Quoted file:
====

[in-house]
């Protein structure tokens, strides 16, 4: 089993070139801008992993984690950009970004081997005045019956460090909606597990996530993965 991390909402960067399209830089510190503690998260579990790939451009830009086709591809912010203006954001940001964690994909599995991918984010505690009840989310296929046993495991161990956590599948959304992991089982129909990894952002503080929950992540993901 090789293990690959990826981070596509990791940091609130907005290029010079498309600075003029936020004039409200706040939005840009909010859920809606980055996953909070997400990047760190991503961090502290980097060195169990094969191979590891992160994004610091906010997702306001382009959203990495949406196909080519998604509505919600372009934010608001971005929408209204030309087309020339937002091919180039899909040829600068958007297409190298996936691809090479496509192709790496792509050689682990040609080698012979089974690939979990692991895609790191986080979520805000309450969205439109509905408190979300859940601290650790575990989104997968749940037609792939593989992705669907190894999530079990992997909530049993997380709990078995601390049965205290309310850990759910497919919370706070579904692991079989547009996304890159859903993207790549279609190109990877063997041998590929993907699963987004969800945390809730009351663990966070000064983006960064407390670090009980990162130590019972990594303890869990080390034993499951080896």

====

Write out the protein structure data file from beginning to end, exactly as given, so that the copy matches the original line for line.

[in-house]
């Protein structure tokens, strides 16, 4: 089993070139801008992993984690950009970004081997005045019956460090909606597990996530993965 991390909402960067399209830089510190503690998260579990790939451009830009086709591809912010203006954001940001964690994909599995991918984010505690009840989310296929046993495991161990956590599948959304992991089982129909990894952002503080929950992540993901 090789293990690959990826981070596509990791940091609130907005290029010079498309600075003029936020004039409200706040939005840009909010859920809606980055996953909070997400990047760190991503961090502290980097060195169990094969191979590891992160994004610091906010997702306001382009959203990495949406196909080519998604509505919600372009934010608001971005929408209204030309087309020339937002091919180039899909040829600068958007297409190298996936691809090479496509192709790496792509050689682990040609080698012979089974690939979990692991895609790191986080979520805000309450969205439109509905408190979300859940601290650790575990989104997968749940037609792939593989992705669907190894999530079990992997909530049993997380709990078995601390049965205290309310850990759910497919919370706070579904692991079989547009996304890159859903993207790549279609190109990877063997041998590929993907699963987004969800945390809730009351663990966070000064983006960064407390670090009980990162130590019972990594303890869990080390034993499951080896």